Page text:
I’ve envisioned myself doing many things throughout the course of my life, including, but not limited to: astronaut, professional wrestler, horse farrier, competitive eater, Catholic priest, Guiness Book of World Records authenticator and famous Chinese-American rapper.
One thing I absolutely never envisioned myself becoming, however, was a dog owner.
Guess which one of those aforementioned things has actually happened in the past few weeks?
I never grew up with a dog in my house — although my mother did give in and let my little sister get a dog shortly before I left for college — so I guess I never really understood the dog phenomenon. It’s not that I disliked dogs. Quite the contrary, actually. I was fine with other people owning dogs — I just never figured dog ownership was for me.
To me, dogs seemed like an awful lot of effort. They needed to be fed. And given water. And walked. And housebroken. Those are things I sometimes struggle to do for myself; I couldn’t see myself being charged with helping another living creature with those things as well.
I was never going to be “a dog person.”
In the past few weeks, however, I have found out that while I may not be “a dog person,” I am “the dog person.”
As in, one dog. My dog. The best dog.
I have been managing to put off getting a dog since my wife and I got married in 2001. My wife loves dogs and always wanted a dog. Seventeen years is a long time to hold strong against someone who wants something — particularly when you are married to that person. When our kids became old enough to realize what pet ownership was, they both wanted a dog as well. For more than a decade, I have been outnumbered in Great Fong Family Dog Debate.
But somehow — likely though sheer force of will— I managed to keep winning the fight. We never got a dog.
A few years ago, however, as my daughter was entering Troy Junior High School, I felt like she needed some motivation in her pole vault career. I told her she could get a dog if she broke the TJHS school record in the pole vault. At the time, she wasn’t even close, and I kind of figured it would stay that way.
I’d look like a nice guy for relenting a little, and she’s have some motivation to work harder for a goal I didn’t think she’d actually achieve.
Until, of course, she did.
Midway through the season, my daughter broke the Troy Junior High School pole vault record. No sooner had she landed on the mat then she loudly proclaimed, “I’m getting a dog!”
Because I am a man of my word (and because I’m pretty sure my wife would have left me had I broken the promise I made to my daughter), I relented. The great dog search was on. On Memorial Day weekend, my wife called me to announce they had found the dog they wanted and, in the matter of a few hours, we were going to have a dog living in our house.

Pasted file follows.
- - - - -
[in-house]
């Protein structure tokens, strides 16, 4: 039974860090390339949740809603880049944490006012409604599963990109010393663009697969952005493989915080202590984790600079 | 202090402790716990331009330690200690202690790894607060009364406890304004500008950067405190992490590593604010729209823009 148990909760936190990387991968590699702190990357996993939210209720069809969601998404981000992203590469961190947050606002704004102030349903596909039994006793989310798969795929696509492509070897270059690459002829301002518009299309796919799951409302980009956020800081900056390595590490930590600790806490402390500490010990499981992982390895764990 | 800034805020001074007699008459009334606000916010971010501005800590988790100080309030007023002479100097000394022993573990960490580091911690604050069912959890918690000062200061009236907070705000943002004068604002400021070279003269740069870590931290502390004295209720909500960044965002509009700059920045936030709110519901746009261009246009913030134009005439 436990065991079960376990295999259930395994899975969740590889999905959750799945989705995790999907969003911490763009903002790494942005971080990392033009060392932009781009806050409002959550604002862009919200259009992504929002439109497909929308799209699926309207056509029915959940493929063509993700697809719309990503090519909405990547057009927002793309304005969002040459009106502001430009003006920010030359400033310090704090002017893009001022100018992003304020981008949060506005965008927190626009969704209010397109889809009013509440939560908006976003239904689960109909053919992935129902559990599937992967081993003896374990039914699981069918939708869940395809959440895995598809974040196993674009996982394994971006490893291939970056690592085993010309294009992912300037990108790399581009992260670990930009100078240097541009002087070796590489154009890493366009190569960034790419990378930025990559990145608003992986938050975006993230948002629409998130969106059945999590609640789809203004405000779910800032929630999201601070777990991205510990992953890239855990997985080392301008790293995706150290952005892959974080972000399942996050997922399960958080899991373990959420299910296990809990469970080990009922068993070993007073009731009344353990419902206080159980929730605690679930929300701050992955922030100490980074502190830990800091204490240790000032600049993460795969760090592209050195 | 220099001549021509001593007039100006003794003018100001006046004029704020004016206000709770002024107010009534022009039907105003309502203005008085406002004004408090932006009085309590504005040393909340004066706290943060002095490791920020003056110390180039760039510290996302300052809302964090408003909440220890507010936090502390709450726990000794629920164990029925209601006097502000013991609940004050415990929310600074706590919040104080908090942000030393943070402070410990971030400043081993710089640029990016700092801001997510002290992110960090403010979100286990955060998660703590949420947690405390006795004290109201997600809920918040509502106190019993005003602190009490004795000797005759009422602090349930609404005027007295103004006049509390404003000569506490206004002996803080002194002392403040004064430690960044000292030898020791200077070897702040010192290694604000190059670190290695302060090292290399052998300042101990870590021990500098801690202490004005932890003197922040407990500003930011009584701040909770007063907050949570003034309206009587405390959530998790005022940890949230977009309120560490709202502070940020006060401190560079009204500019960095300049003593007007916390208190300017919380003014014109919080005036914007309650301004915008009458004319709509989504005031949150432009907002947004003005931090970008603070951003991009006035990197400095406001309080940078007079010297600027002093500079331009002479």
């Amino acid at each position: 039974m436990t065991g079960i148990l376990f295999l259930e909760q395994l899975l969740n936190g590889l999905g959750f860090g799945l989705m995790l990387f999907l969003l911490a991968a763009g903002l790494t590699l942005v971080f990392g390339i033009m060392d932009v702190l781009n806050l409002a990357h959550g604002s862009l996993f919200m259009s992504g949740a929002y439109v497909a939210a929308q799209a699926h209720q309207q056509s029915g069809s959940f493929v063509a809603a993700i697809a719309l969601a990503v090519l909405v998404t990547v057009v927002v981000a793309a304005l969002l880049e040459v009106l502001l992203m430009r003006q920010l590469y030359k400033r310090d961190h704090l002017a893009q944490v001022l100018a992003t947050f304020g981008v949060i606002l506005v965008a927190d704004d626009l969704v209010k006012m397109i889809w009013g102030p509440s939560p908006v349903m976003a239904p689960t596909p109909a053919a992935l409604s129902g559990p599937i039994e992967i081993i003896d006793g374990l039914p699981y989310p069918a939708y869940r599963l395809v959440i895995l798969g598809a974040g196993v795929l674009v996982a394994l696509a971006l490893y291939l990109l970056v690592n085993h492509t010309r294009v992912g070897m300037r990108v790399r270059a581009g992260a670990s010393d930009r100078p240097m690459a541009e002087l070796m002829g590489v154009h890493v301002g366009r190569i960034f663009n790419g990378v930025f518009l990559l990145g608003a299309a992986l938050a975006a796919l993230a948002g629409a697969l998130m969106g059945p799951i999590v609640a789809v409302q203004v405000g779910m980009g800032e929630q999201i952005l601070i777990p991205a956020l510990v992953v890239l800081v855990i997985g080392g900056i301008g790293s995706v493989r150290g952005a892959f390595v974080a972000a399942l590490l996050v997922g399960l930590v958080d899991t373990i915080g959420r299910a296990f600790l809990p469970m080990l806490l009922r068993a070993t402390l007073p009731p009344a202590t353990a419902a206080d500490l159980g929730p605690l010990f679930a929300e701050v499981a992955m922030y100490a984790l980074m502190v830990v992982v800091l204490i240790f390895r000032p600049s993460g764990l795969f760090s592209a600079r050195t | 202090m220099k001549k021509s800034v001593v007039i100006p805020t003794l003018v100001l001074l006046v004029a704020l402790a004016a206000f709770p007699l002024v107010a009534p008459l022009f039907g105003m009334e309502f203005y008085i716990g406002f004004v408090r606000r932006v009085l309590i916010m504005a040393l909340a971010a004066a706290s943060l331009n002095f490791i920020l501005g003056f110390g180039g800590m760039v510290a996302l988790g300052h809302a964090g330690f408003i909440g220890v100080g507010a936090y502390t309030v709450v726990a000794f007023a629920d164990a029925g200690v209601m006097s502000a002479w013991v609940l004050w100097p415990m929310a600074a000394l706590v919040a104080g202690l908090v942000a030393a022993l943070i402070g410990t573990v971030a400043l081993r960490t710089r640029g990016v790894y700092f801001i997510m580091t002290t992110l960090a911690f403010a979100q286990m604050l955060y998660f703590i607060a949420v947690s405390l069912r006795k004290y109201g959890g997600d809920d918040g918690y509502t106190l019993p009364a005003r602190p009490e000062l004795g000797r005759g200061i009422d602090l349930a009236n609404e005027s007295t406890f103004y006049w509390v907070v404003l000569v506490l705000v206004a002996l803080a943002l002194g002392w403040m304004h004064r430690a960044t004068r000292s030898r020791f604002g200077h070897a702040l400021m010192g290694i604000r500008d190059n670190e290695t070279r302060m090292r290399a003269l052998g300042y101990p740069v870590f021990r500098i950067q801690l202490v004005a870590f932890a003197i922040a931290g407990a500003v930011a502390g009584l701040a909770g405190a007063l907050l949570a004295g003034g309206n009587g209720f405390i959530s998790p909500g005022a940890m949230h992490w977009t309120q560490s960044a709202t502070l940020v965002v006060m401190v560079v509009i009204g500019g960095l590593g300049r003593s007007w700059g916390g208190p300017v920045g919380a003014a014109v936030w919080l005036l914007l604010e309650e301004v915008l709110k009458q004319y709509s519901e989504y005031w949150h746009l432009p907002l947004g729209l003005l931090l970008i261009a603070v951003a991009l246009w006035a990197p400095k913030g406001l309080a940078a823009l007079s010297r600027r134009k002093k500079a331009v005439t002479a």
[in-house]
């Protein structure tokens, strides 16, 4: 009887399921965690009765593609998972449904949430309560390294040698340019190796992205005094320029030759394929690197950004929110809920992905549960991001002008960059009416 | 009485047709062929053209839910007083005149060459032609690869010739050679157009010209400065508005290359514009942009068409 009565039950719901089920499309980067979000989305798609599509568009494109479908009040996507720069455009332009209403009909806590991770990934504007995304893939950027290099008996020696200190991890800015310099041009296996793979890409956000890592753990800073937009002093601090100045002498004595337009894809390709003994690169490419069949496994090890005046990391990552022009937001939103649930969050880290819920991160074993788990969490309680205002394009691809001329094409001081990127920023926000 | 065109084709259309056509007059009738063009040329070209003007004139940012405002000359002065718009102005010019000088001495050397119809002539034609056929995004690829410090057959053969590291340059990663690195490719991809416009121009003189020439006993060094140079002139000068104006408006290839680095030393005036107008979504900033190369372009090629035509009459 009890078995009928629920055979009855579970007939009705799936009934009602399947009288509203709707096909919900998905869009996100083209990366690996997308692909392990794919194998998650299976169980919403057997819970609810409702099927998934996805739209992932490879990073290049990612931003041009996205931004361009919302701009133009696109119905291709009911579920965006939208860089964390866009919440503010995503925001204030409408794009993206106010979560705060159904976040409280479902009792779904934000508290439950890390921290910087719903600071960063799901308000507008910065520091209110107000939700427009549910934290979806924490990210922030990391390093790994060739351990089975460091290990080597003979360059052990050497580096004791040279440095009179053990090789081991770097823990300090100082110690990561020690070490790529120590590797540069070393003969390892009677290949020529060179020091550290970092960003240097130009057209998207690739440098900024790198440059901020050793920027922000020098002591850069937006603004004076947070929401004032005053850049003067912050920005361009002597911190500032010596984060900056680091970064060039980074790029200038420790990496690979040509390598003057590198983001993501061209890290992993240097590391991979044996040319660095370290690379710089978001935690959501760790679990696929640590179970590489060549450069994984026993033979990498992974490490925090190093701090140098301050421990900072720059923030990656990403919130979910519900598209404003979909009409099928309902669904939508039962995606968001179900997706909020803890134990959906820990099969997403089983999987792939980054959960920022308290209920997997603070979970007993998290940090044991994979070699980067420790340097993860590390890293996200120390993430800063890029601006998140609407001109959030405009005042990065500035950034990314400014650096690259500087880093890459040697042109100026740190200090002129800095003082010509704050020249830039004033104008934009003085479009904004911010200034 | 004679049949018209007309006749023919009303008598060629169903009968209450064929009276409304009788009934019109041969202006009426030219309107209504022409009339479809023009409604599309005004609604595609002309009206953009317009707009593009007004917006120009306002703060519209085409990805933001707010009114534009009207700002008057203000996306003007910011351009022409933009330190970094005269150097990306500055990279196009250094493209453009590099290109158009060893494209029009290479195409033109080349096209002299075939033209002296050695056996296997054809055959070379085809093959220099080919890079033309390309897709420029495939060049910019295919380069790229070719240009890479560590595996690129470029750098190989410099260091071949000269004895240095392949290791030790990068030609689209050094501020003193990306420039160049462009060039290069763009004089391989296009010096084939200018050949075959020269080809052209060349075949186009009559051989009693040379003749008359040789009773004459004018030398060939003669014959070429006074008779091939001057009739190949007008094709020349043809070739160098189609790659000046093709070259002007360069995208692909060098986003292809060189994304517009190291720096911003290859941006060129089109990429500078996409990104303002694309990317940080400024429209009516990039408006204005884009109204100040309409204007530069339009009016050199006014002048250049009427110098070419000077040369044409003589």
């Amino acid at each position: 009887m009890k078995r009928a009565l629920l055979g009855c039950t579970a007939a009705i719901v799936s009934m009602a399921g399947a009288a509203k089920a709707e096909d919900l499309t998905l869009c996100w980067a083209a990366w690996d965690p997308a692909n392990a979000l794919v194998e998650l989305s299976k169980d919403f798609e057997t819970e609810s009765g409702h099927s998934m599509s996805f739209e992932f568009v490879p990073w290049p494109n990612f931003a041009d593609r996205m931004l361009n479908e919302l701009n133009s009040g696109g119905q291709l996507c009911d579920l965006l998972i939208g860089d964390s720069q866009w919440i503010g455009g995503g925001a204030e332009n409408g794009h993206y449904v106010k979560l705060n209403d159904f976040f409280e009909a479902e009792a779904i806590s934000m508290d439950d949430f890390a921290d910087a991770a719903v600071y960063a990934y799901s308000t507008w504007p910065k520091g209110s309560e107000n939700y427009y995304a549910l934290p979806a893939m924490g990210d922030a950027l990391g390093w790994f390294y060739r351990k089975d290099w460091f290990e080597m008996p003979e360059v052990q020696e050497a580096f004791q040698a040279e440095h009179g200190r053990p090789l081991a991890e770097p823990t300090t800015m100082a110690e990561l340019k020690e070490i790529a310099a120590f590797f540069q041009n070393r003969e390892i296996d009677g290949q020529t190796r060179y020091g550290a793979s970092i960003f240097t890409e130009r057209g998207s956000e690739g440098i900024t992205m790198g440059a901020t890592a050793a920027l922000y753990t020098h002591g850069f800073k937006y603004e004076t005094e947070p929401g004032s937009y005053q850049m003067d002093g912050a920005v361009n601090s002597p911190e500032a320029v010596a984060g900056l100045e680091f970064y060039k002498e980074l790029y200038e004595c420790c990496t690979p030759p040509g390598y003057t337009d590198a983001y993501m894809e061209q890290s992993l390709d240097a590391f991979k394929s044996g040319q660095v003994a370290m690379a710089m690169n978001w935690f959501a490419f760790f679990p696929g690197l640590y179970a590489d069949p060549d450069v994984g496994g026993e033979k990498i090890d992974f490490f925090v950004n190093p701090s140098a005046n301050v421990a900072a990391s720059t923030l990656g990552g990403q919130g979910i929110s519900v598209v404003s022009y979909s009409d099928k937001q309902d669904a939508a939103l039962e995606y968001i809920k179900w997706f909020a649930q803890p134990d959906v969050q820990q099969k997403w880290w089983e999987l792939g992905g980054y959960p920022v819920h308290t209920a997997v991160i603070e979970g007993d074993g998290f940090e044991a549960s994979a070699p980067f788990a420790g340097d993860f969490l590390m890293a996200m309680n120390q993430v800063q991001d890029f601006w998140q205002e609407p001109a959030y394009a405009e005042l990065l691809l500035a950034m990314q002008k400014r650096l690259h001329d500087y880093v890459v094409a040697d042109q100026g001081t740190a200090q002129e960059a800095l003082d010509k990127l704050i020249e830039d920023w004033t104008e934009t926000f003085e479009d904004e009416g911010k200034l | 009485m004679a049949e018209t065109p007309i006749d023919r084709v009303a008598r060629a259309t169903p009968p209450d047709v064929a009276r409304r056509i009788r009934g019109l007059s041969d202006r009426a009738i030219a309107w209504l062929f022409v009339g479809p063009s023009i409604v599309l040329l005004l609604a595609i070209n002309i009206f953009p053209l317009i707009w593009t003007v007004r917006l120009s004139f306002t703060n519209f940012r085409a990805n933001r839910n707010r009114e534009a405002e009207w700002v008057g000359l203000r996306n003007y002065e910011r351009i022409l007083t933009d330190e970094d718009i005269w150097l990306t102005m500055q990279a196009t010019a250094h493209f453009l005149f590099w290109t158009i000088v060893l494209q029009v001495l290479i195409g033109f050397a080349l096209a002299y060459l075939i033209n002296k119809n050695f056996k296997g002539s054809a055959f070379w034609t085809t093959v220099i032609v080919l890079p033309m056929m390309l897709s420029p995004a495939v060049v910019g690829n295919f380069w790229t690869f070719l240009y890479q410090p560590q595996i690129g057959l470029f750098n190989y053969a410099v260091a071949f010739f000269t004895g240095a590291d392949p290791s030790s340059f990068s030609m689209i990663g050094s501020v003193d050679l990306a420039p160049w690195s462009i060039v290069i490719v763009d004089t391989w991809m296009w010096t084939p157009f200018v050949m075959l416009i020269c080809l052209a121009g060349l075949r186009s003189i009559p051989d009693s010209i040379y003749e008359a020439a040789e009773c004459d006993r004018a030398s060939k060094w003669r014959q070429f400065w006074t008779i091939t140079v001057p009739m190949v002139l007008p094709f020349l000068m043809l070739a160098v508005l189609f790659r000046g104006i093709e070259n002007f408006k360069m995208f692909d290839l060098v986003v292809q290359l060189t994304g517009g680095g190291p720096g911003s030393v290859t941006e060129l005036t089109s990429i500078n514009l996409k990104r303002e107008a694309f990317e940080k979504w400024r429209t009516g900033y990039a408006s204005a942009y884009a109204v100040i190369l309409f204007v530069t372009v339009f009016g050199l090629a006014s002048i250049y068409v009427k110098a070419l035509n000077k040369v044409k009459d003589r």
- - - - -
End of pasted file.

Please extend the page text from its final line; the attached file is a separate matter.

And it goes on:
A funny thing happened when my wife and kids came walking through the door with little Millie, our beagle/cocker spaniel mix … I fell in love.
Not just a little bit of love, either. The kind of love I haven’t felt since the birth of my children and since my wife and I first met. It really was love at first sight. We got her from a pet rescue, but when I saw the looks of sheer joy on the faces of my family members, I knew right away it was she that had rescued us.
I didn’t know the depth of my love for our little Millie until three days later, however, when she completely stopped eating. She stopped drinking water. She stopped being the playful pup with whom we had all fallen in love. Then she started vomiting. A lot.
At midnight that night, my wife took her to the MedVet unit. She called a few hours later to let me know Millie had parvovirus, which can be fatal in dogs. She then told me she would have to stay in the hospital a few days and how much it would cost us to get her help — money we frankly don’t have — and that the bill would come due whether she made it or not.
With tears running down my face as I thought about this little creature I had fallen so in love with in just three days, I remember telling my wife, “Do whatever it takes. I don’t care what it costs.”
Thankfully, our little Millie is home again and seems to be doing just fine. She’s back to her playful self and everyone in the house seems happy.
So I guess the lesson here is, “Never say never.” I never wanted to be a dog owner. And I guess I’m still not, technically.
I am the dog owner. I own the only dog that really matters to me.
Contact David Fong at firstname.lastname@example.org; follow him on Twitter @thefong